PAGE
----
Alan Riddell Poet, Artist and Journalist, was born of Scottish parents in Townsville, Australia in 1927. He was educated in Scotland where he founded the Scottish Poetry Magazine Lines in 1952. He worked as a journalist in Scotland, in England on the Daily Telegraph, and in Australia. Alan Riddell’s first book The Stopped Landscape, a collection of traditional poetry – won a Scottish Arts Council prize in 1968. He had his first one-man exhibition of Screen-Printed Concrete Poems, at the New 57 Gallery in Edinburgh in 1971. His seminal books Eclipse, Concrete Poems 1963-1971, and Typewriter Art came out in 1972 and 1975. His Concrete Poetry has been exhibited in many group shows, among them Celebration of Guillaume Apollinaire (ICA London 1968), Print Show (Gallery A. Sydney, 1969), Concrete Poetry (Stedelijk Museum, Amsterdam, 1970), Typewriter Art (New 57 Gallery, Edinburgh, 1973), Experiments in Visual Poetry (Morioka Gallery, Morioka, Japan, 1975) Alan Riddell died suddenly in 1977 aged 50.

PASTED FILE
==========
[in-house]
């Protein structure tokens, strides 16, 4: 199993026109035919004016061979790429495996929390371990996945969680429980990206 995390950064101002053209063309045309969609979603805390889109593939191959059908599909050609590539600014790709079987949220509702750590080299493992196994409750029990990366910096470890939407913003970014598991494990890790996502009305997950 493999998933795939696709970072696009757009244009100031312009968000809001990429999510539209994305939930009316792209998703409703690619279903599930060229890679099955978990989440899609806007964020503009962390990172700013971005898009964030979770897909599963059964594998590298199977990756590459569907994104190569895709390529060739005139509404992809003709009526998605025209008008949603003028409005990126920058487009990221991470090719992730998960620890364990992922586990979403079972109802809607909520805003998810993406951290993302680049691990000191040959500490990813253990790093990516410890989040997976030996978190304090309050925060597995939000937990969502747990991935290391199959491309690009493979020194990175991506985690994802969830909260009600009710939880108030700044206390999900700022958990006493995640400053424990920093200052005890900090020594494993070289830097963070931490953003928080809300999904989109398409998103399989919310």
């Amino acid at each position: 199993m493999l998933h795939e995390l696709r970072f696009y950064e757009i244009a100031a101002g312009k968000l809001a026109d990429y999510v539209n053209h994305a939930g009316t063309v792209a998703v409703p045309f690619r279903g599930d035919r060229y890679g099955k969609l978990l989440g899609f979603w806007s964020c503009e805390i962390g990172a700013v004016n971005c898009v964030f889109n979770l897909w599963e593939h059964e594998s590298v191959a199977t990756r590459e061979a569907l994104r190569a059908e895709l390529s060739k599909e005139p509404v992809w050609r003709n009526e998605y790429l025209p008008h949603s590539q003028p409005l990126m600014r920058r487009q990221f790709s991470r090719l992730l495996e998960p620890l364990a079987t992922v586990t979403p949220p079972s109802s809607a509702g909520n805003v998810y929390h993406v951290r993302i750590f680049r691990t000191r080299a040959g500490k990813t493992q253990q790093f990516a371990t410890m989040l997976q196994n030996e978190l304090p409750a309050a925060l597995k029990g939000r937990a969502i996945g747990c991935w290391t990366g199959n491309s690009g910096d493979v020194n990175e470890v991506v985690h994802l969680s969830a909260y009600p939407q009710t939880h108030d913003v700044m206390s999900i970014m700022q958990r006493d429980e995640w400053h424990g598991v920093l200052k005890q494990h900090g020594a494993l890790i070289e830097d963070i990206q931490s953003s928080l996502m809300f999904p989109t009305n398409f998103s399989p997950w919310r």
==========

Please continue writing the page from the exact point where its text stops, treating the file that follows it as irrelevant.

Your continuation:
Concrete Poetry is an Ancient Art. The Greeks 2500 years ago arranged words and phrases into simple geometrical shapes, investing them with magical or mystical powers. It occurs in Asian Art, Manuscripts, and Magic Scrolls. Examples occur in Western Culture, from George Herbert’s Easter Wings in the 17th century, to Lewis Carroll’s The Mouse’s Tail in the 19th century, where words are given an added visual dimension. In the mid 20th century Concrete Poetry was seriously explored in Europe and pioneered in Great Britain by Alan Riddell. His volume Eclipse was the first substantial one-man collection of Concrete Poems to be published.